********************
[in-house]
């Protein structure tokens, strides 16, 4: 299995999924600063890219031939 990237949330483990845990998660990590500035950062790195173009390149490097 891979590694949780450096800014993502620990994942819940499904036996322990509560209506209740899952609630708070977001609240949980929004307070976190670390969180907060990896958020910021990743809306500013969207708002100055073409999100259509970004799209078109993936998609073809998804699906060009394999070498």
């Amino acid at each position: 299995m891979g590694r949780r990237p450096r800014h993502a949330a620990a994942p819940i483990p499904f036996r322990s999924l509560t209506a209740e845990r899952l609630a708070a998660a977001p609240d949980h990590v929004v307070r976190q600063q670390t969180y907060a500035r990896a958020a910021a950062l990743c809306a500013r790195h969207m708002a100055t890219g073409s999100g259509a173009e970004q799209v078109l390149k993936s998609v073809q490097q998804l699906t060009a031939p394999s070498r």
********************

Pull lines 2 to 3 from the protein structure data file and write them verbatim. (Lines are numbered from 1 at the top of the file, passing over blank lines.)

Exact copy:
């Protein structure tokens, strides 16, 4: 299995999924600063890219031939 990237949330483990845990998660990590500035950062790195173009390149490097 891979590694949780450096800014993502620990994942819940499904036996322990509560209506209740899952609630708070977001609240949980929004307070976190670390969180907060990896958020910021990743809306500013969207708002100055073409999100259509970004799209078109993936998609073809998804699906060009394999070498």
């Amino acid at each position: 299995m891979g590694r949780r990237p450096r800014h993502a949330a620990a994942p819940i483990p499904f036996r322990s999924l509560t209506a209740e845990r899952l609630a708070a998660a977001p609240d949980h990590v929004v307070r976190q600063q670390t969180y907060a500035r990896a958020a910021a950062l990743c809306a500013r790195h969207m708002a100055t890219g073409s999100g259509a173009e970004q799209v078109l390149k993936s998609v073809q490097q998804l699906t060009a031939p394999s070498r």